It’s through their works and not their bones that you see the people who have gone before.
The old Nidaros cathedral in Trondheim has had all the chequered history you’d expect from a mediaeval power seat. It was controlled by ambitious bishops who thought themselves a match for kings, and was, in its time, one of four corners of the pilgrim world (along with Rome, Jerusalem and Santiago de Compostela). It has burned and been rebuilt on more than one occasion, and after its power was finally broken in the reformation, about a third of it remained partially destroyed for hundreds of years.
When, in the 19th and 20th centuries, it was restored, and many of the old walls, hastily built in the aftermath of destruction, were dismantled, they found hundreds of old stone sculptures within them. The builders in former times had used whatever stone they could get hold of for the reconstruction work, and much of it came either from the ruins themselves or from nearby churches.
As it happens, builders in the middle ages appear to have behaved the same way in Yorkshire, and in the wall of the Georgian house I grew up in back home there is a clearly plundered stone featuring what looks like the face of a clergyman, positioned not far from what was once the privy.
Some of the Nidaros statues are on display in a part of what used to be the archbishop’s palace, and they remind you that in an age before art as we know it, artists worked for the church or the nobility, busily bending the rules and indulging their wild imaginations to create works which in later years would be deemed worthless, or possibly worse. I don’t know much about the history of the reformation in Europe, but if it was anything like the one in England, I wonder whether the concealment of these statues might have been their salvation.
Anyone who has ever visited the bright Lady Chapel at Ely cathedral will have seen the zeal with which the righteous have smashed away the faces of every statue in the room, and in religious and secular societies alike, the destruction of art or literature can be just as powerful as its creation. Yet for all the caliphs of Jordan, the iconoclasts of Byzantium, the Egyptian pharaohs who did their best to erase all memory of Akhenaten’s blasphemous reign, the Goscomizdat and the Index Librorum Prohibitorum, there are nevertheless periods of history where the dreamers flourished.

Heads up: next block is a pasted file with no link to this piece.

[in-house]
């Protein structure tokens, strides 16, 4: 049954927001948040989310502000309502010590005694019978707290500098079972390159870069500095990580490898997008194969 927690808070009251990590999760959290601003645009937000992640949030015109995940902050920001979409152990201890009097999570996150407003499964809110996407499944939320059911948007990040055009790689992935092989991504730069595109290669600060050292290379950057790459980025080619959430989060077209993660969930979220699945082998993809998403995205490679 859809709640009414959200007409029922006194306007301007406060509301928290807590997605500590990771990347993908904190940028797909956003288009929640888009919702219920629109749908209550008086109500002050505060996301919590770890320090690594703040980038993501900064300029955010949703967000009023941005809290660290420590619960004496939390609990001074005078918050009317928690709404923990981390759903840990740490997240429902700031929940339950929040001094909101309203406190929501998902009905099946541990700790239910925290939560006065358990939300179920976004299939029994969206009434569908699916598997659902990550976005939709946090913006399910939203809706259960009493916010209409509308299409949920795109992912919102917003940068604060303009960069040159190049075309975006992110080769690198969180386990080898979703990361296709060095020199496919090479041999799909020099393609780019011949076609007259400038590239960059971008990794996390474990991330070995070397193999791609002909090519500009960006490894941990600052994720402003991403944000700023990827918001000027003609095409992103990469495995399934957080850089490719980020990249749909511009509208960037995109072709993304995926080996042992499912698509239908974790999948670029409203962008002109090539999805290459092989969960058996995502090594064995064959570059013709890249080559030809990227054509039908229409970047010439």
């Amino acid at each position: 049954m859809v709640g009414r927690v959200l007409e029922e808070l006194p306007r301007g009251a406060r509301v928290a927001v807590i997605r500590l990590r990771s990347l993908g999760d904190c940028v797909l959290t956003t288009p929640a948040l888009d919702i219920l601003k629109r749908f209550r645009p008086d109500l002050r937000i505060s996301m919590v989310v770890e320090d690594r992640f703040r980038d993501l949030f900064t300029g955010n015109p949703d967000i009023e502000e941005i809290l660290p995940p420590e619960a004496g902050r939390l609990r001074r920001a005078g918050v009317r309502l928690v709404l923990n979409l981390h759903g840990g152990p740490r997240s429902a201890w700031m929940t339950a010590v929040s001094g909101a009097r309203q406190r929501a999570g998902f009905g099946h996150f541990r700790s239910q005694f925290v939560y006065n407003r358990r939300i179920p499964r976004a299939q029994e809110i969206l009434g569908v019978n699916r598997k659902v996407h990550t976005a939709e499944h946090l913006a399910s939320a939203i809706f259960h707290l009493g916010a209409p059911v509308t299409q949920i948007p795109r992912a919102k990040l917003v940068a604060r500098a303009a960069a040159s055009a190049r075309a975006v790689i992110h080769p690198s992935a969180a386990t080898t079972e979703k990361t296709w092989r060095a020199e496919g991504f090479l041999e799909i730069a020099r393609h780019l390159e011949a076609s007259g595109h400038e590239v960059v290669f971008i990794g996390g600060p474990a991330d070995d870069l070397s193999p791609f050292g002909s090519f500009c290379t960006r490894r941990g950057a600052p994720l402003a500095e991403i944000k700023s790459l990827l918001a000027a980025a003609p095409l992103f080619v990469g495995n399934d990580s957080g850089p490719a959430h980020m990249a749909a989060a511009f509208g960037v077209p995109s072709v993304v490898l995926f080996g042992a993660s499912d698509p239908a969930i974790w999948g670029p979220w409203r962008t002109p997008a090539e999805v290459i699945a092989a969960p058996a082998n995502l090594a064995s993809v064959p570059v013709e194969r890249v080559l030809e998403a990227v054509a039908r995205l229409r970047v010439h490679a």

Looking at these statues you get a feeling like you are peeking back through history into the rather alien world of mediaeval Christianity, not unlike the picture of olde worlde Islamic culture that you might be left with after reading the Thousand and One Nights.
In one pleasing example, there is someone, maybe Jesus or St Olav, sitting on an elephant throne, only the sculptor has obviously never seen an elephant. There is a pair of nostrils at the base of the trunk, sort of where a sheep’s might be, and the tusks jut upwards from the front of the lower jaw like a wild boar. The trunk is flared at the end, but otherwise it is not a bad representation, and you’re left wondering how a stonemason living in Norway round 1250 could have gained even the most approximate picture of an elephant.
One fragment is labeled ‘part of a feathered woman’s breast’. Because of course such a thing is perfectly appropriate for a place of worship. There are lions (again, slightly conceptual ones), dragons and various fantastical creatures. In a pile of artfully-arranged old rocks is a gargoyle with broken wings, pinned-back, floppy ears, a wrinkled, outstretched neck and a face a bit like a horse.
In one row of faces, next to a woman in a veil, is the head of a blind man, dated 1210-40. It is painstakingly realistic, with the mouth slightly open and the individual teeth picked out within. The eyes are deep, empty sockets, framed by heavy brows and high, strong cheekbones. The nose has been broken off, but depending on what sort of nose it was, the blind man could be leering grotesquely or laughing with joy, his centre-parted hair swept back from his face.
This has not been sculpted from the imagination. The lines round the mouth, planes of the forehead and tiny wrinkles at the corners of the missing eyes are those of someone real, and you find yourself looking not just at the face of a man who you are convinced once lived and breathed but the hands of another, the tracks and chips of his chisel and the places where his tools have carefully smoothed the slightly hollowed cheeks. A master of his art, long forgotten yet looking out through someone else’s empty eye sockets into a dim exhibition hall nearly a thousand years later.
So many of these things lie forgotten until chance discovery brings them into the light again, but they are there, the people hidden in the walls.